Source: WellPoint.

Blue chip stocks aren't built overnight. It takes years, and sometimes decades, to establish big-time brands worthy of the blue chip moniker. But just because blue-chip-worthy stocks are few and far between doesn't mean they're impossible to find.

One company that may join the ranks of blue chips is WellPoint Inc (NYSE:ANTM), the national health insurer best known by its Anthem branded insurance plans.

First, a little bit of background
WellPoint's roots trace back to the 1930s, when its predecessors Blue Cross of California and Blue Cross of Southern California were established. Those two merged in 1982, creating WellPoint Health Network, which merged with Anthem to become WellPoint in 2004.

Today, WellPoint's membership totals more than 37.3 million people, cutting across individual plans sold directly and through exchanges, Medicaid, small and big business, and Medicare.

Thanks to those members, WellPoint's operating revenue last year eclipsed $70 billion, allowing it to generate an operating gain of more than $4 billion.

Anatomy of a blue chip
WellPoint isn't as big as UnitedHealth Group, but it's a major health insurer that gets its revenue by serving a variety of customers.

More than 29 million people pay premiums to WellPoint for plans offered through WellPoint's commercial and specialty business, and WellPoint serves another 7.7 million members through government programs, including Medicaid and Medicare Advantage.

All three of those markets are ripe for growth. Although the company is losing some customers in its group business as companies make decisions to change their plans because of the Affordable Care Act, the opening of the public exchanges is expected to offer the company significant revenue growth over the next few years.

WellPoint signed up 769,000 new members through the exchanges during the first open enrollment period, and WellPoint expects that its exchange membership will hit 3 million in 2018. If the company delivers on that target, it's expected to translate into $16 billion in sales.

WellPoint's Medicaid opportunity is also compelling. The company thinks its Medicaid membership will climb by 1.5 million people between now and 2018. That's a big jump considering that the company serves 4.5 million members through Medicaid plans today. If WellPoint does grow its Medicaid business by that much, it thinks those members will add about $1.5 billion to its annual revenue.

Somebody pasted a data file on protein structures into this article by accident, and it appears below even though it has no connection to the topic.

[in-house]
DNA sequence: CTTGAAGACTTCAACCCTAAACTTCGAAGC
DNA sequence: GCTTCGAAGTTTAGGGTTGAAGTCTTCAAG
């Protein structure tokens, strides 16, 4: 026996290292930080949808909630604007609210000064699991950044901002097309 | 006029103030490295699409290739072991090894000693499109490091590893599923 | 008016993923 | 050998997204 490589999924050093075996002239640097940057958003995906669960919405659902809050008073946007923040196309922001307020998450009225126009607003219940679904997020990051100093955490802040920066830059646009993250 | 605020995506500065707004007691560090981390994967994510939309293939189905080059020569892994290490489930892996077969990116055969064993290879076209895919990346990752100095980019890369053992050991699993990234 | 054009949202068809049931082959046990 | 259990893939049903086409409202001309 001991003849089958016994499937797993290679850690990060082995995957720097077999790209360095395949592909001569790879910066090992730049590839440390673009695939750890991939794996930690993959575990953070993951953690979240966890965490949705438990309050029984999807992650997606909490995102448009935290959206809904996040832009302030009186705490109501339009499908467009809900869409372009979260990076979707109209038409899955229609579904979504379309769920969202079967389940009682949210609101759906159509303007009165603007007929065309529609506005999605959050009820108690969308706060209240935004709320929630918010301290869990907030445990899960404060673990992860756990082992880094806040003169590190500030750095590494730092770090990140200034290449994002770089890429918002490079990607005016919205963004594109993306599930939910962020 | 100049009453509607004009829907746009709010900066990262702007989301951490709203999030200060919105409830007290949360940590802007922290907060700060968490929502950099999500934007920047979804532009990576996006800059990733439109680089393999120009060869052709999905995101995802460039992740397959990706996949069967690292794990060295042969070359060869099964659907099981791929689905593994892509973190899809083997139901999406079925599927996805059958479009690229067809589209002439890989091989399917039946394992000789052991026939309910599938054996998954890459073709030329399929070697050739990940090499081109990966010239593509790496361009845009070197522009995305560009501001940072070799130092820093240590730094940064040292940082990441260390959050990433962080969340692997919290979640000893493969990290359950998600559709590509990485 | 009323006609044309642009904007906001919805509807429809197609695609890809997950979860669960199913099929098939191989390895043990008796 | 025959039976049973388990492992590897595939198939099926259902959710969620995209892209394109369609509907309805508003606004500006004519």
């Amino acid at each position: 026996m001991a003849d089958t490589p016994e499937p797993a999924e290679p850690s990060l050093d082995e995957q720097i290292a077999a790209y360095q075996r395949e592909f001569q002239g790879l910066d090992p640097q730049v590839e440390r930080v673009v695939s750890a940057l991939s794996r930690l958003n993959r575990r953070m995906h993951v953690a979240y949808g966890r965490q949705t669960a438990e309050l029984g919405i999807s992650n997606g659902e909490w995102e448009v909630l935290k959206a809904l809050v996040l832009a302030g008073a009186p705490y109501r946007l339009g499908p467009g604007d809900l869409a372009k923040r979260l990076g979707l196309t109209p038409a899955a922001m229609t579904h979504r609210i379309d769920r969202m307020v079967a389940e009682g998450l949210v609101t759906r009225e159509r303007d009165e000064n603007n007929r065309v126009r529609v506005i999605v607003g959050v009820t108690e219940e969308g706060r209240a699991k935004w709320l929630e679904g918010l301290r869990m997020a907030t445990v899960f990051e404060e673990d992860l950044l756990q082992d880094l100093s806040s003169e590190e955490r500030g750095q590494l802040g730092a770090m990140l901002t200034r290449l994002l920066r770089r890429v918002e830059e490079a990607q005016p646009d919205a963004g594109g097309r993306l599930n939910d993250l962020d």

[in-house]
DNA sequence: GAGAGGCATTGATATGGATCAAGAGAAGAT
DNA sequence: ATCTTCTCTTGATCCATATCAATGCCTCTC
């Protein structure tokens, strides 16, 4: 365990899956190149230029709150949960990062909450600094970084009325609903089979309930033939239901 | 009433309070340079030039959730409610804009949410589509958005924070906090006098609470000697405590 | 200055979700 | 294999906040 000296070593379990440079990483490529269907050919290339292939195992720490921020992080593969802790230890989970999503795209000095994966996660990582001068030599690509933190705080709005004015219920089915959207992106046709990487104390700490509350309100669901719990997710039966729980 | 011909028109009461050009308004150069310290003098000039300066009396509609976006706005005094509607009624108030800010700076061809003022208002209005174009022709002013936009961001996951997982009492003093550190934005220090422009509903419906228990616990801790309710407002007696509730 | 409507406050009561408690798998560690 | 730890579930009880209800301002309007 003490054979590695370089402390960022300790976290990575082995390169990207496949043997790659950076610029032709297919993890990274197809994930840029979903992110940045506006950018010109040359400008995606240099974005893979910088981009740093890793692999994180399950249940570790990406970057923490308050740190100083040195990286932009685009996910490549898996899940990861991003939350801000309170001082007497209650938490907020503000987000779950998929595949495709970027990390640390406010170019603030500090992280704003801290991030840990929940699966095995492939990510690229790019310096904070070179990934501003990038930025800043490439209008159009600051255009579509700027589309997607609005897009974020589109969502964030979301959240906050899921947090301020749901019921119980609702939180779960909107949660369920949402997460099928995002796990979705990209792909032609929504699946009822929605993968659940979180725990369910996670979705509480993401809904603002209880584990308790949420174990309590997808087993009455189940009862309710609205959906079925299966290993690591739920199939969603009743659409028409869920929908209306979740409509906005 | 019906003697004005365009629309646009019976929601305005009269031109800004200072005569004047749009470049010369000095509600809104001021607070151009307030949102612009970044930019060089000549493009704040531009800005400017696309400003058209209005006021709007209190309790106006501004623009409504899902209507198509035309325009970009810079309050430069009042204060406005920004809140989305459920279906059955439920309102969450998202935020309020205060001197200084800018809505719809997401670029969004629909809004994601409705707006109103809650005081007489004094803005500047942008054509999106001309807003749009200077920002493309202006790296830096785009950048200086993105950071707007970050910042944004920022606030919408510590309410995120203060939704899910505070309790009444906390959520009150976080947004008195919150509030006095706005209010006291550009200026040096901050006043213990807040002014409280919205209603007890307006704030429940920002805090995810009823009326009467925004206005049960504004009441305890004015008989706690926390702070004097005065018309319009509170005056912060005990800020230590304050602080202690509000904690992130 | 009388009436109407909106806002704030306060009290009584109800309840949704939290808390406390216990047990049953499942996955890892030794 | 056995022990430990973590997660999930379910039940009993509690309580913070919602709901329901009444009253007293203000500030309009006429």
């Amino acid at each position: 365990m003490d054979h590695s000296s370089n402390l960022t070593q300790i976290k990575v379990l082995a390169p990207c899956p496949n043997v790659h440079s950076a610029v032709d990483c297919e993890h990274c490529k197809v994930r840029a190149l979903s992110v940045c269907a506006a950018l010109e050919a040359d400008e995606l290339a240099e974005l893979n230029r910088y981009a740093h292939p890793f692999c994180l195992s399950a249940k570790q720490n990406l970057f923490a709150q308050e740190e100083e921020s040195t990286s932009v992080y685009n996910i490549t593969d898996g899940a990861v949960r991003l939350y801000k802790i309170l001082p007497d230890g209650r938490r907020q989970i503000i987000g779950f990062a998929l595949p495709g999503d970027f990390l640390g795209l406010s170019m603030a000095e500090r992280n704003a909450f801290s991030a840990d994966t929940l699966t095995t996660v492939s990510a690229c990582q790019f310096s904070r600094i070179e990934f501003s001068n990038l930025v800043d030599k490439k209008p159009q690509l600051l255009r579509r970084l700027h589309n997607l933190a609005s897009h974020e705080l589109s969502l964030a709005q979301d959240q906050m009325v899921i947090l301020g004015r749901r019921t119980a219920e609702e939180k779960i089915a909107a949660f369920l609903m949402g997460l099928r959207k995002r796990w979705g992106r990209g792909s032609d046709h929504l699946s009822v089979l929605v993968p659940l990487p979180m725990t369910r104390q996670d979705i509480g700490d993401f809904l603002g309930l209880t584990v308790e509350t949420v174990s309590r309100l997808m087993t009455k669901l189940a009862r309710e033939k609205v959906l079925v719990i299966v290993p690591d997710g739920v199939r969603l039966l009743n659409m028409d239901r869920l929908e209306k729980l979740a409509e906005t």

And WellPoint's Medicare Advantage business should enjoy tailwinds, too. That's because roughly 10,000 baby boomers are turning 65 every day through 2029, and many of them are likely to choose Medicare Advantage plans over original Medicare. Based on the company's current market share, WellPoint thinks that it can grow its Medicare revenue by $2.5 billion by 2018.

Going a long way
The ability to grow revenue is critical in low margin businesses like insurance, and the opportunity for sales growth tied to healthcare reform and ageing baby boomers should provide plenty of shareholder friendly cash flow that the company can use for share buybacks and dividend payouts.

WellPoint is likely to have plenty of flexibility to return money to investors. The company is already kicking off $3 billion a year in operating cash, and at the Jefferies Healthcare Conference in June, WellPoint suggested the company's earnings per share could jump from the mid $8 level to more than $14 per share in 2018.

If WellPoint can make good on that projection, the company will not only solidify its chances for blue chip consideration, but make today's share price seem like a relative bargain. 

Todd Campbell has no position in any stocks mentioned. Todd owns E.B. Capital Markets, LLC. E.B. Capital's clients may or may not have positions in the companies mentioned. Todd owns Gundalow Advisors, LLC. Gundalow's clients do not have positions in the companies mentioned. The Motley Fool recommends UnitedHealth Group and WellPoint. Try any of our Foolish newsletter services free for 30 days. We Fools may not all hold the same opinions, but we all believe that considering a diverse range of insights makes us better investors. The Motley Fool has a disclosure policy.